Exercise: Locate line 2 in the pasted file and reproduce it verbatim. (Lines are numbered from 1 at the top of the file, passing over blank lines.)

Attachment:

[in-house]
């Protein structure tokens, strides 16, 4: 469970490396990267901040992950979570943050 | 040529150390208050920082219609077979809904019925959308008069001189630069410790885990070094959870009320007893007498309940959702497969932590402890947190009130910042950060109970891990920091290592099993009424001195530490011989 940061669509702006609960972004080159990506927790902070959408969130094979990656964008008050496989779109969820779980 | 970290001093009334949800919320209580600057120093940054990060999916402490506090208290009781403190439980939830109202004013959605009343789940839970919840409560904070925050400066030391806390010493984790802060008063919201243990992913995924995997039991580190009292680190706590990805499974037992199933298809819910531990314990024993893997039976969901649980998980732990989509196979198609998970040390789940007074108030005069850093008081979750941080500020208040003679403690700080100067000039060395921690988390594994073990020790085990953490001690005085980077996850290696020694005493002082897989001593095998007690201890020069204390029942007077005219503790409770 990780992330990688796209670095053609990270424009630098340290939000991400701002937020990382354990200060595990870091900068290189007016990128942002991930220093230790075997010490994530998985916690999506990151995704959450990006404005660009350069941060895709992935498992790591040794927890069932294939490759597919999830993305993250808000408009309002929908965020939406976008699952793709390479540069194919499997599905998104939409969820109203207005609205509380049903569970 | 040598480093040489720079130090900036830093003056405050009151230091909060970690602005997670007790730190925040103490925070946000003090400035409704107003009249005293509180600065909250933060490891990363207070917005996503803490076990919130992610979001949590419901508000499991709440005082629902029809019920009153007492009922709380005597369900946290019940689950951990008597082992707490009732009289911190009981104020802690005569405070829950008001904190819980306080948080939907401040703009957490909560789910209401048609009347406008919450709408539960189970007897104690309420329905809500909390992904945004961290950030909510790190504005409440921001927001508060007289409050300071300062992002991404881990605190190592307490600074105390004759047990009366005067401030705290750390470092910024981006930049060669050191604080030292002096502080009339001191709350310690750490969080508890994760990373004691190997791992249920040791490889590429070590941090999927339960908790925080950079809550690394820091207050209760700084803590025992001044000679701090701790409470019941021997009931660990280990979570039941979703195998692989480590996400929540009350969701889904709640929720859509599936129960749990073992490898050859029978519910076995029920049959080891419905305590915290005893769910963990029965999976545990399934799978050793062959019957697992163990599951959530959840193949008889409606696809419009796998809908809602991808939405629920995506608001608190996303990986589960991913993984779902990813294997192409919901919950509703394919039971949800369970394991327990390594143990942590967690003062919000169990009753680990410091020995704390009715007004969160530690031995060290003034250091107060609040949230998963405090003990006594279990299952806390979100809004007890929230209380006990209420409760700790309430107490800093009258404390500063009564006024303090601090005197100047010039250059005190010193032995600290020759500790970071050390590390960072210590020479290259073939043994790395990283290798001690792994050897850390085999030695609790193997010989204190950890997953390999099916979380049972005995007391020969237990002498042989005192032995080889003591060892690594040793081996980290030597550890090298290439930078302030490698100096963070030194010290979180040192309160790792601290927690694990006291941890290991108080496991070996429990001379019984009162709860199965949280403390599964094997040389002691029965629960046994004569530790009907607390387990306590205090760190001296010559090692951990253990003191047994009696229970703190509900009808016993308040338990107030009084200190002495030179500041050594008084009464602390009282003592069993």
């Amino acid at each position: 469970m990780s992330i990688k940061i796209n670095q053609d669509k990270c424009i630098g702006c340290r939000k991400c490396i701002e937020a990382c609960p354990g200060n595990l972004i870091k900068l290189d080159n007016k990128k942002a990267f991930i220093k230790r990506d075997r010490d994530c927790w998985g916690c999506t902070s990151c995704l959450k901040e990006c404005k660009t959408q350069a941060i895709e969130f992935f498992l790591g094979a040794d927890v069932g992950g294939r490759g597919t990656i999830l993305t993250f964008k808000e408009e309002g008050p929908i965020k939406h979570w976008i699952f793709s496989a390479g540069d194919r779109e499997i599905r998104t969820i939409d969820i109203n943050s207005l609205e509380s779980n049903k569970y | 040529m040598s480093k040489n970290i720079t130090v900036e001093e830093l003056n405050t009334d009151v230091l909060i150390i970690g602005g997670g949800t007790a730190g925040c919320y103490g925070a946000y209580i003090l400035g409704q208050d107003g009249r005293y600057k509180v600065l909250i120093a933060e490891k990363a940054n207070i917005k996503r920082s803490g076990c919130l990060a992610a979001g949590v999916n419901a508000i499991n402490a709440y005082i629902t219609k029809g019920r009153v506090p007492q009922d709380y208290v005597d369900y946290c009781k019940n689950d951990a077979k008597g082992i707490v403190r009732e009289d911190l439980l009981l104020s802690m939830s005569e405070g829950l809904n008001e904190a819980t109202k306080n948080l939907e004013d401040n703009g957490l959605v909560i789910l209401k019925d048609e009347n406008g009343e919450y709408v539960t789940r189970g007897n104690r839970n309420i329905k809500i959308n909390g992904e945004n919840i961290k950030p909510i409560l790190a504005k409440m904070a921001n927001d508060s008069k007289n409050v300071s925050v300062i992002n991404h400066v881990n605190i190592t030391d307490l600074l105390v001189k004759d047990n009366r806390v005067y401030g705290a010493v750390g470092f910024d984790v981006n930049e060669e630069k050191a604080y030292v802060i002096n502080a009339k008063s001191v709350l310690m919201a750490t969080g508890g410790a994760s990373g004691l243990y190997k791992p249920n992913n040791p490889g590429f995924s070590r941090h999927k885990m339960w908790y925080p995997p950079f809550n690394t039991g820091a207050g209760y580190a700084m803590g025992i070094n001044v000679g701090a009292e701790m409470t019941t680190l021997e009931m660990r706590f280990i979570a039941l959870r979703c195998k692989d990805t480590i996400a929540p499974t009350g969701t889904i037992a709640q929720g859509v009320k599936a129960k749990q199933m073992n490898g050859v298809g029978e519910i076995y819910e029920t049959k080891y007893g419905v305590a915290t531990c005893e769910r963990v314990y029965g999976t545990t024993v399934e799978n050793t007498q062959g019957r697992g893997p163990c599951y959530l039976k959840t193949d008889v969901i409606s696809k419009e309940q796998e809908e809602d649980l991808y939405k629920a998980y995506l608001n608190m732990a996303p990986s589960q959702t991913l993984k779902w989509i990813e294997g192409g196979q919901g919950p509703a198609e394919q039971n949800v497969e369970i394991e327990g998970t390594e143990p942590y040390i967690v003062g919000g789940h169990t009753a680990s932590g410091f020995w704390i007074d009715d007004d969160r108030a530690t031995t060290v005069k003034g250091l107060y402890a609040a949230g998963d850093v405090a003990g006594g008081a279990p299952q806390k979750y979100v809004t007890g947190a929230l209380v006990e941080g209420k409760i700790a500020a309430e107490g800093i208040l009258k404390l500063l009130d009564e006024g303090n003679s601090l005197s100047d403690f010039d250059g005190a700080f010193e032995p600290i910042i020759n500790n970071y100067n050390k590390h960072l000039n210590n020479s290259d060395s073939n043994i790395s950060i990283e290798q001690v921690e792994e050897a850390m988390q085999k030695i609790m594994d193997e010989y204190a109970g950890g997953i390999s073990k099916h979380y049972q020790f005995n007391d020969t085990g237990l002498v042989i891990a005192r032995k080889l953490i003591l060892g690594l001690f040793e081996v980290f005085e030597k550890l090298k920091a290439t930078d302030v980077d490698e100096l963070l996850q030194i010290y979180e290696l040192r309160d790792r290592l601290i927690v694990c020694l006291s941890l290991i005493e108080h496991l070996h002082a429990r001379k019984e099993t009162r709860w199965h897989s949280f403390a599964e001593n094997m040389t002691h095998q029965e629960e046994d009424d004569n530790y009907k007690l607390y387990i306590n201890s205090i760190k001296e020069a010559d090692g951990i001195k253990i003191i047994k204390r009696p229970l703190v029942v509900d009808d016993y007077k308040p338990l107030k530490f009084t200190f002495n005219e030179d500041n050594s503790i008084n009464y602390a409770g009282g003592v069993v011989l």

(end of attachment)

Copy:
């Protein structure tokens, strides 16, 4: 469970490396990267901040992950979570943050 | 040529150390208050920082219609077979809904019925959308008069001189630069410790885990070094959870009320007893007498309940959702497969932590402890947190009130910042950060109970891990920091290592099993009424001195530490011989 940061669509702006609960972004080159990506927790902070959408969130094979990656964008008050496989779109969820779980 | 970290001093009334949800919320209580600057120093940054990060999916402490506090208290009781403190439980939830109202004013959605009343789940839970919840409560904070925050400066030391806390010493984790802060008063919201243990992913995924995997039991580190009292680190706590990805499974037992199933298809819910531990314990024993893997039976969901649980998980732990989509196979198609998970040390789940007074108030005069850093008081979750941080500020208040003679403690700080100067000039060395921690988390594994073990020790085990953490001690005085980077996850290696020694005493002082897989001593095998007690201890020069204390029942007077005219503790409770 990780992330990688796209670095053609990270424009630098340290939000991400701002937020990382354990200060595990870091900068290189007016990128942002991930220093230790075997010490994530998985916690999506990151995704959450990006404005660009350069941060895709992935498992790591040794927890069932294939490759597919999830993305993250808000408009309002929908965020939406976008699952793709390479540069194919499997599905998104939409969820109203207005609205509380049903569970 | 040598480093040489720079130090900036830093003056405050009151230091909060970690602005997670007790730190925040103490925070946000003090400035409704107003009249005293509180600065909250933060490891990363207070917005996503803490076990919130992610979001949590419901508000499991709440005082629902029809019920009153007492009922709380005597369900946290019940689950951990008597082992707490009732009289911190009981104020802690005569405070829950008001904190819980306080948080939907401040703009957490909560789910209401048609009347406008919450709408539960189970007897104690309420329905809500909390992904945004961290950030909510790190504005409440921001927001508060007289409050300071300062992002991404881990605190190592307490600074105390004759047990009366005067401030705290750390470092910024981006930049060669050191604080030292002096502080009339001191709350310690750490969080508890994760990373004691190997791992249920040791490889590429070590941090999927339960908790925080950079809550690394820091207050209760700084803590025992001044000679701090701790409470019941021997009931660990280990979570039941979703195998692989480590996400929540009350969701889904709640929720859509599936129960749990073992490898050859029978519910076995029920049959080891419905305590915290005893769910963990029965999976545990399934799978050793062959019957697992163990599951959530959840193949008889409606696809419009796998809908809602991808939405629920995506608001608190996303990986589960991913993984779902990813294997192409919901919950509703394919039971949800369970394991327990390594143990942590967690003062919000169990009753680990410091020995704390009715007004969160530690031995060290003034250091107060609040949230998963405090003990006594279990299952806390979100809004007890929230209380006990209420409760700790309430107490800093009258404390500063009564006024303090601090005197100047010039250059005190010193032995600290020759500790970071050390590390960072210590020479290259073939043994790395990283290798001690792994050897850390085999030695609790193997010989204190950890997953390999099916979380049972005995007391020969237990002498042989005192032995080889003591060892690594040793081996980290030597550890090298290439930078302030490698100096963070030194010290979180040192309160790792601290927690694990006291941890290991108080496991070996429990001379019984009162709860199965949280403390599964094997040389002691029965629960046994004569530790009907607390387990306590205090760190001296010559090692951990253990003191047994009696229970703190509900009808016993308040338990107030009084200190002495030179500041050594008084009464602390009282003592069993």